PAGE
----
As a cowboy I’ve ridden a few broncs. In fact when I returned from a three year hitch with the Marines I was going to ride Saddle Broncs; I didn’t get it done.
Fresh out of the Corps, newly married and heading to school money was tight; I had to choose between riding Broncs and getting my private pilot ‘s rating. The private pilots rating led to becoming a commercial pilot and making a good living flying later on. Also, as a seasonal pilot it gave me the freedom to run a herd of cows and horses and show horses in the reined Cow Horse world.
So I never got to ride in the PRCA or go to the finals at Vegas or any of that, but I made a few rides that would have made Casey Tibbs proud. If you don’t know who Casey Tibbs is then you probably shouldn’t read this.
Just kidding. Google Casey, It’ll be worth your time.
The Grulla was twelve hundred pounds of Montana ranch horse with not a bad attitude but he had an eject button that if you pushed it would try your ability. I pushed it twice and got him rode both times.
This picture is my wife and I packing salt the summer of 1980 at the Trapper Creek Ranch just west of Melrose Montana. My wife is standing in front of the Grulla and the little blond gal in the grass next to the pack horse is my daughter Misty who is my partner in crime in my books and blog; couldn’t do it without her.
It was early summer and we were using salt to move the cows around the range. It was a good practice and we changed locations of our salt to draw the cows to areas of grass they weren’t using.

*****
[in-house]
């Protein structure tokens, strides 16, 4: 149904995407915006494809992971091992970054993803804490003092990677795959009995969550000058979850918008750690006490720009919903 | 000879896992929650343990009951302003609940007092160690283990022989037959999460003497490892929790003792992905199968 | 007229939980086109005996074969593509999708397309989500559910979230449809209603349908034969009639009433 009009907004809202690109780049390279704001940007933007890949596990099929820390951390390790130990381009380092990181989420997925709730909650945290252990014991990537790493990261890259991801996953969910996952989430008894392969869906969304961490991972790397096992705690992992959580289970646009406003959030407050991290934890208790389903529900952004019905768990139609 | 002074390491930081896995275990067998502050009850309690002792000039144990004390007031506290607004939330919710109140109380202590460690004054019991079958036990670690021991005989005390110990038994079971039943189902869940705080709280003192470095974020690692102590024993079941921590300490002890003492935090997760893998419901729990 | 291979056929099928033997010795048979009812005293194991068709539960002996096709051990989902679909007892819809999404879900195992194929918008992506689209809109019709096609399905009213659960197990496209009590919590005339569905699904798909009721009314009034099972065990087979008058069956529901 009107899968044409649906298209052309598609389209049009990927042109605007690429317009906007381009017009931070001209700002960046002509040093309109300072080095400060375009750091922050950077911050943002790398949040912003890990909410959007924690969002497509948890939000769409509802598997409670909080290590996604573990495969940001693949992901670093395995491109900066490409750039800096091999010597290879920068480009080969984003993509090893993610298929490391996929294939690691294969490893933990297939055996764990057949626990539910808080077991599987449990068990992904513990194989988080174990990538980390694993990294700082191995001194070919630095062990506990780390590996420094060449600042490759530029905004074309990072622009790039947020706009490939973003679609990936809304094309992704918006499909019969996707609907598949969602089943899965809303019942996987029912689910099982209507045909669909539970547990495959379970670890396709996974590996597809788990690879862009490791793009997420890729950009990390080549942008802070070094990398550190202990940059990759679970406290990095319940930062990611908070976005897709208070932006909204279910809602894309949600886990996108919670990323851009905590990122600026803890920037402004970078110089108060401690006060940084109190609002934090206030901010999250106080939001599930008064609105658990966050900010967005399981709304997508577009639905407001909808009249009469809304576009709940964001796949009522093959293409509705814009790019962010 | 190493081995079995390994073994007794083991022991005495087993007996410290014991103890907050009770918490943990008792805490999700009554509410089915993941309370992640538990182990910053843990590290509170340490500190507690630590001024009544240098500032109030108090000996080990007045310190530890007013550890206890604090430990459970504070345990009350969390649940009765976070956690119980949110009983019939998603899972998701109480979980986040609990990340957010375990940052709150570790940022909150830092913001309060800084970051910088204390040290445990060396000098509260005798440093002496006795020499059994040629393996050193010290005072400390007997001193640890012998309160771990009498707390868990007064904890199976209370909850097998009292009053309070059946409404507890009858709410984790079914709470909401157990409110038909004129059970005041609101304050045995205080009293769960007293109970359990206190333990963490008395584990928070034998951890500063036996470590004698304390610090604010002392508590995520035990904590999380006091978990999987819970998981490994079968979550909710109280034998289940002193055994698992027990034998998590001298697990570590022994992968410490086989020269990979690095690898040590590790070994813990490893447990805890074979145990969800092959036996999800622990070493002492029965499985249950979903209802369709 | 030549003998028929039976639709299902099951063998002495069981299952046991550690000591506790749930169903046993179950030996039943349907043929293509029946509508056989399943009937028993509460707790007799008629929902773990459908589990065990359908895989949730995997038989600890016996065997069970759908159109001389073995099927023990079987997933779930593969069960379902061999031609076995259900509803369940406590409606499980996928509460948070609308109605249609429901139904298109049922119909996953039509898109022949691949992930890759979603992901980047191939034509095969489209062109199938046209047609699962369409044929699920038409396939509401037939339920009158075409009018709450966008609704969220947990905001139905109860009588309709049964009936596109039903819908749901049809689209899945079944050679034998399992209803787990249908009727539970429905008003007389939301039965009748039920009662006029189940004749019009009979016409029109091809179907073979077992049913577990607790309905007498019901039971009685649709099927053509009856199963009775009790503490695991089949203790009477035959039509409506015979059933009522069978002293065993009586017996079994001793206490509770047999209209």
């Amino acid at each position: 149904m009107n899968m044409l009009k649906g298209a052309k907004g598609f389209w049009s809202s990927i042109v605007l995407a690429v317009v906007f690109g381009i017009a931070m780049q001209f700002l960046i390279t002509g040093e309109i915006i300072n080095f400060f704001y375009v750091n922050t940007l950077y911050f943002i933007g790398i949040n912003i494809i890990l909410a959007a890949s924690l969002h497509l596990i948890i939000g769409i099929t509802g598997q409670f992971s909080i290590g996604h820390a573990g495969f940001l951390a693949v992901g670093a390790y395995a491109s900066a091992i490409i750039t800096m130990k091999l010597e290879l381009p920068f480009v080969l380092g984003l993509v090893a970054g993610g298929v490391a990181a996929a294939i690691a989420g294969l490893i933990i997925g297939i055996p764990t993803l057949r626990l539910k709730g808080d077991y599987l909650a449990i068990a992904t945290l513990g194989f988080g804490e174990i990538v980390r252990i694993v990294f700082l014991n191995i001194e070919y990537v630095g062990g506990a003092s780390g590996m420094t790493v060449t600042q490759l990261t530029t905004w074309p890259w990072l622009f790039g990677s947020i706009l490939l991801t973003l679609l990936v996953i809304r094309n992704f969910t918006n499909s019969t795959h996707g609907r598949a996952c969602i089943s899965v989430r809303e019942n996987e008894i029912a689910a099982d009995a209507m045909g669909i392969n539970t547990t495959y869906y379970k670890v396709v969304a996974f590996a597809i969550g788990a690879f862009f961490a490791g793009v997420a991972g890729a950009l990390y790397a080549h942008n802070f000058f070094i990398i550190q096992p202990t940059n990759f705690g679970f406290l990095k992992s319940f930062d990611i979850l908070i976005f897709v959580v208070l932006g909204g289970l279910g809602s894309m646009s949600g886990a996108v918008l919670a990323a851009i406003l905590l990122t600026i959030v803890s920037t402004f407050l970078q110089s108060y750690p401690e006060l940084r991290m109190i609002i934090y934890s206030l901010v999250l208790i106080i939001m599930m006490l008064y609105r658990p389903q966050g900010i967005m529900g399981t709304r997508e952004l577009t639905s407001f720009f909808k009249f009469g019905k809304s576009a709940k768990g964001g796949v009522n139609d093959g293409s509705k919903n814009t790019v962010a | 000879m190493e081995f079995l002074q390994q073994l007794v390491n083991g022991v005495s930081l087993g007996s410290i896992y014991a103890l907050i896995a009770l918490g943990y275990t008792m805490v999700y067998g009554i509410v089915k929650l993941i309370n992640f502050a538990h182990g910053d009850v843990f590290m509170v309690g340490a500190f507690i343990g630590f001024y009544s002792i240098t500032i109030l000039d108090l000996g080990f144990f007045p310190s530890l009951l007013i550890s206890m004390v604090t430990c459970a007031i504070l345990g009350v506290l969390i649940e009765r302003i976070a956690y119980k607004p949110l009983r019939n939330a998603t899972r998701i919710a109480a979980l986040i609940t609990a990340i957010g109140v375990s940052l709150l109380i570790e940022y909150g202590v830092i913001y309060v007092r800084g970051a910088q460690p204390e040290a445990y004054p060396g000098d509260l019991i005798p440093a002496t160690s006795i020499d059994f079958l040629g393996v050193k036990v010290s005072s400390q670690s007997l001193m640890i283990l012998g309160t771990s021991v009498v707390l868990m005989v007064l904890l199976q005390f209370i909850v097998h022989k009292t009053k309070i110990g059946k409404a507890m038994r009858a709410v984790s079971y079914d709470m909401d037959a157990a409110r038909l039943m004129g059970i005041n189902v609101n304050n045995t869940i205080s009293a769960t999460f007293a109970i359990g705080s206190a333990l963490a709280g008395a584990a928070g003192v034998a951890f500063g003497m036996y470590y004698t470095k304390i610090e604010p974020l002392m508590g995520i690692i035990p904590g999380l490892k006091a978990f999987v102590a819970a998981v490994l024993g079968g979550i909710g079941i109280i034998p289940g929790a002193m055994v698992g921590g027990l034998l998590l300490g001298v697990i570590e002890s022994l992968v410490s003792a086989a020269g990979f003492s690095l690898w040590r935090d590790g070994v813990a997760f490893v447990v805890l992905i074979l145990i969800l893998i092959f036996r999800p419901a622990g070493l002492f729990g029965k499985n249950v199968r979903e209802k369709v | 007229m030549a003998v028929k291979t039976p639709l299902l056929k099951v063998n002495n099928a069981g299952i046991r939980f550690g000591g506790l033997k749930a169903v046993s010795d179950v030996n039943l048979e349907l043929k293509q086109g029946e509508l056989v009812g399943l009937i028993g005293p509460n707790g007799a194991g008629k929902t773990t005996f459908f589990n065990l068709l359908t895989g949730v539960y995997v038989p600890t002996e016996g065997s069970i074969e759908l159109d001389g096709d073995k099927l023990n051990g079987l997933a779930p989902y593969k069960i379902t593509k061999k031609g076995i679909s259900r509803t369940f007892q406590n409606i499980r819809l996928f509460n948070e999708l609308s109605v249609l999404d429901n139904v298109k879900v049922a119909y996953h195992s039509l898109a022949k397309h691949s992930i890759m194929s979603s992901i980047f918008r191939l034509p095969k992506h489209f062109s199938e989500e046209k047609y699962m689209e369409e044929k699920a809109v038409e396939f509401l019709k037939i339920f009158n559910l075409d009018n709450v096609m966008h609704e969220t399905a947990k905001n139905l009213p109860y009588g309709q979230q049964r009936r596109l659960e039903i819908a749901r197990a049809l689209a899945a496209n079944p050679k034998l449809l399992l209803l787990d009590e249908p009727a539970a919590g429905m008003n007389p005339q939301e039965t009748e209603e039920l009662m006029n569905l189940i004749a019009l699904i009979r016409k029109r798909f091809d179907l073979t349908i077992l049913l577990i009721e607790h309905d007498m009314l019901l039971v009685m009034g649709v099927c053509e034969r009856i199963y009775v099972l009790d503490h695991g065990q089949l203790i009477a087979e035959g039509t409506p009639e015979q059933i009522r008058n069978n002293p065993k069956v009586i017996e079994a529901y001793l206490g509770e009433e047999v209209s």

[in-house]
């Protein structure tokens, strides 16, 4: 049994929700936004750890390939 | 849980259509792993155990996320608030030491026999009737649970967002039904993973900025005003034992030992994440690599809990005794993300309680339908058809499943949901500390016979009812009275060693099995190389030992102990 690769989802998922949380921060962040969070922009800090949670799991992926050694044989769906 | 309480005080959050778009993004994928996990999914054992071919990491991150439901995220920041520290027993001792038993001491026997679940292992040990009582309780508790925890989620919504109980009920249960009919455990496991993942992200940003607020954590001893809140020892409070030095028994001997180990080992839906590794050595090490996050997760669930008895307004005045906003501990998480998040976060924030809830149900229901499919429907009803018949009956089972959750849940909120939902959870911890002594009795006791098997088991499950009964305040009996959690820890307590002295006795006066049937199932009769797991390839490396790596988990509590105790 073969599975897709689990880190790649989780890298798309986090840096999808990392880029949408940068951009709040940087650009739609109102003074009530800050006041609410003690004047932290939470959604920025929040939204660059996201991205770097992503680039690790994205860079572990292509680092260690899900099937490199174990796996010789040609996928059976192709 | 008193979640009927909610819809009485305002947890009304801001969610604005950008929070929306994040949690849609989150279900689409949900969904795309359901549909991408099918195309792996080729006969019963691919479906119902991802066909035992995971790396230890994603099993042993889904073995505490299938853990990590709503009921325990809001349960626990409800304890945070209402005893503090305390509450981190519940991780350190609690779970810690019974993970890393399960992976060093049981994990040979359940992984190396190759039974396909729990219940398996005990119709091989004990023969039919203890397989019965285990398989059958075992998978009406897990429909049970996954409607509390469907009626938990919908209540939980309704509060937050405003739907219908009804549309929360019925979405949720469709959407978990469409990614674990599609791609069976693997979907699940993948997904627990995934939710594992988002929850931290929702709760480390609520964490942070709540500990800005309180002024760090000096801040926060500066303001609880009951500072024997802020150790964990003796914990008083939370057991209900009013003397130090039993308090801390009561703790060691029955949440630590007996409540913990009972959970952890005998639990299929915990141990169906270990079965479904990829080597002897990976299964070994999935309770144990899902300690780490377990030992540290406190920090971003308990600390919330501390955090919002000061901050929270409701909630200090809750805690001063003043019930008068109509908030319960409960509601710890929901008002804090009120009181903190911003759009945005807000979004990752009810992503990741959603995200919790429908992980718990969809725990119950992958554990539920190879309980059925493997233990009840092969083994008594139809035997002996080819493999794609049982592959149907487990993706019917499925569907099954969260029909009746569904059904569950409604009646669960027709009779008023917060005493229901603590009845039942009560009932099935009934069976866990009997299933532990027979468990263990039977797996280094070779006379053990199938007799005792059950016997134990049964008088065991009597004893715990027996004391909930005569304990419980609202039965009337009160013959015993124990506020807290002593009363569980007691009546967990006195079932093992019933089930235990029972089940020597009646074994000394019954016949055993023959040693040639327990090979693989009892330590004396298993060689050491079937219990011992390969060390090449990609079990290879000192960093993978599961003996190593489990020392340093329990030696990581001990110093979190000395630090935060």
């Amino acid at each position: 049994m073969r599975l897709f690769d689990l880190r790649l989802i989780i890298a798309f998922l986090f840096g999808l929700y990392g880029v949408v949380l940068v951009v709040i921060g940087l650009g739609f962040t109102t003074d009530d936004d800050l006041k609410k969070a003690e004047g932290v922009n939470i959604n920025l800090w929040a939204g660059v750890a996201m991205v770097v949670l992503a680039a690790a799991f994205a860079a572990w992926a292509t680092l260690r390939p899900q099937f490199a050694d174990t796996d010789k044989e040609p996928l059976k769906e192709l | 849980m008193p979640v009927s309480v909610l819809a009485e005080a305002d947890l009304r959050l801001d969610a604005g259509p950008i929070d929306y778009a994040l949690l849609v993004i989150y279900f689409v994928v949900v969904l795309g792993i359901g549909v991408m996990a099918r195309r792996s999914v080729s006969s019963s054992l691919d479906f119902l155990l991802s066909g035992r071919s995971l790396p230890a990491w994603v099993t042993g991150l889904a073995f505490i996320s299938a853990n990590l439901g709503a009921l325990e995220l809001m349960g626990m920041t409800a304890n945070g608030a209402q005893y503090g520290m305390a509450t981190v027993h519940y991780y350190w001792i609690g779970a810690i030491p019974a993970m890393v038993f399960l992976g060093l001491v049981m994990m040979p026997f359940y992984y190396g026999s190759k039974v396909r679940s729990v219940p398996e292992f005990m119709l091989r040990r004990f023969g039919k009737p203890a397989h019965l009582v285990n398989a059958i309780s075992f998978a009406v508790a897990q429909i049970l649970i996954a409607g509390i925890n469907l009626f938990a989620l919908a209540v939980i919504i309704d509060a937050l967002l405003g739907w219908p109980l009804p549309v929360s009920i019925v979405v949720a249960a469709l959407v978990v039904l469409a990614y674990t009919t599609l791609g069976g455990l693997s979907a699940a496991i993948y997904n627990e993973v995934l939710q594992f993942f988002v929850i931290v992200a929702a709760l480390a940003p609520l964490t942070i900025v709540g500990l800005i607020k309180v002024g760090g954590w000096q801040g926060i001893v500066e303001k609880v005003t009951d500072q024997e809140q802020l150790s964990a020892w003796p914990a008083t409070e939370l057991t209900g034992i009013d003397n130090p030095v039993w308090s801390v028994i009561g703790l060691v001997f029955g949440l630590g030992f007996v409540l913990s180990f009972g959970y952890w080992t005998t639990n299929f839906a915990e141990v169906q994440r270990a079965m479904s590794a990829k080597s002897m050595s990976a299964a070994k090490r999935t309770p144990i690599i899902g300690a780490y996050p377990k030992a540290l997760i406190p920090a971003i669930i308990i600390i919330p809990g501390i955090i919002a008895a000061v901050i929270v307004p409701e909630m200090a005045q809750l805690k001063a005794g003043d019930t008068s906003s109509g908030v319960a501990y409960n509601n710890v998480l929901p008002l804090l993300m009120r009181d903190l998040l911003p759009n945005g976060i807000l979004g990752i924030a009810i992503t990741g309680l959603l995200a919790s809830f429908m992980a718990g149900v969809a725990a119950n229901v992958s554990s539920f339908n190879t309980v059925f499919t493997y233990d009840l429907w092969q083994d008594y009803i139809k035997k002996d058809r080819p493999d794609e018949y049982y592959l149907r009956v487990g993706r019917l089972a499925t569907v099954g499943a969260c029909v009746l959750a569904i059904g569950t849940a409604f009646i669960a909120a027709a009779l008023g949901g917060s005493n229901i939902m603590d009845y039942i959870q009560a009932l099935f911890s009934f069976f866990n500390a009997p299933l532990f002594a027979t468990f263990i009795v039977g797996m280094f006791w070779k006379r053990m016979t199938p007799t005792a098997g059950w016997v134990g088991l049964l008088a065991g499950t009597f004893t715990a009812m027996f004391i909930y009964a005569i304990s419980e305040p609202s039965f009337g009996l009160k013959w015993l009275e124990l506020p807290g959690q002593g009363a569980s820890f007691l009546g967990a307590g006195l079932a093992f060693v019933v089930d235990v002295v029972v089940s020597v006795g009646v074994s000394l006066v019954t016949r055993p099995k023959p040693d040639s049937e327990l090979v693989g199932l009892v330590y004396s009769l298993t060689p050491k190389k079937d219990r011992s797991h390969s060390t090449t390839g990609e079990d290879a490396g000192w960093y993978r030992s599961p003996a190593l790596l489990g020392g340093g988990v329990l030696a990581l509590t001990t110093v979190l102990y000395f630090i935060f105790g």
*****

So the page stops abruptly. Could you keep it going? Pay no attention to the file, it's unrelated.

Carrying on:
Late in the morning Joy headed home with the pickup and trailer as she had been away from our other 2 little ones long enough. I was going to finish packing salt and head across the valley with the horses when I was done. If memory serves me correctly it was about 7 miles home after my days work.
It was the second load of salt after Joy left that I was coming back empty for another load and was side-hilling around a steep slope. I had the lead rope of my pack horse wrapped loosely around the saddle horn and her horse was following the other 2 horses, running free, bringing up the rear.
Near as I can figure my pack horse swung her rope up under the Grulla’s tail and that was all the insult he needed. He went straight down that hill firing for all he was worth.
I blew my left stirrup but that didn’t seem to phase me as I knew at that moment that this ride wasn’t for the faint hearted.
Something between rage and terror filled me as I made the ride. One thing that I can’t forget is that I had a vivid image flash through my mind of a gravestone with, ‘here lies Brian Spaulding, killed by the Grulla’. Not today you son-of-a-btich. Sorry folks but I never survived a good fight without a whole lot of attitude.
‘Big Sky Country’ took on a whole other meaning as that was all I could see as he fired off of that hill. It was steep enough that ‘The Man From Snowy River’ would have taken a detour; by the way I love that movie.
When he stopped bucking I looked back up the hill to where my other 2 horses were standing and it seemed like a long ways back up there.
I think at that moment I understood why the horse no longer worked for the Forrest Service. The ranch had bought him from Charlie Haunkamp, a local rancher, on my recommendation. I guess Charlie figured I’d get along with him; the horse that is. I got along with Charlie as well.
With more salt to pack and a ride home there wasn’t much I could do but ride back up the hill and gather up my pack horse and get back to work.
Later in the day as I rode across the valley a rattle snake struck under the belly of my horse. I didn’t kill all rattlers only the ones close to the house but I had had all the insult that I could take for one day. The snakes head came off with a well placed swing of the end of my rope. Killing a snake had never felt so good.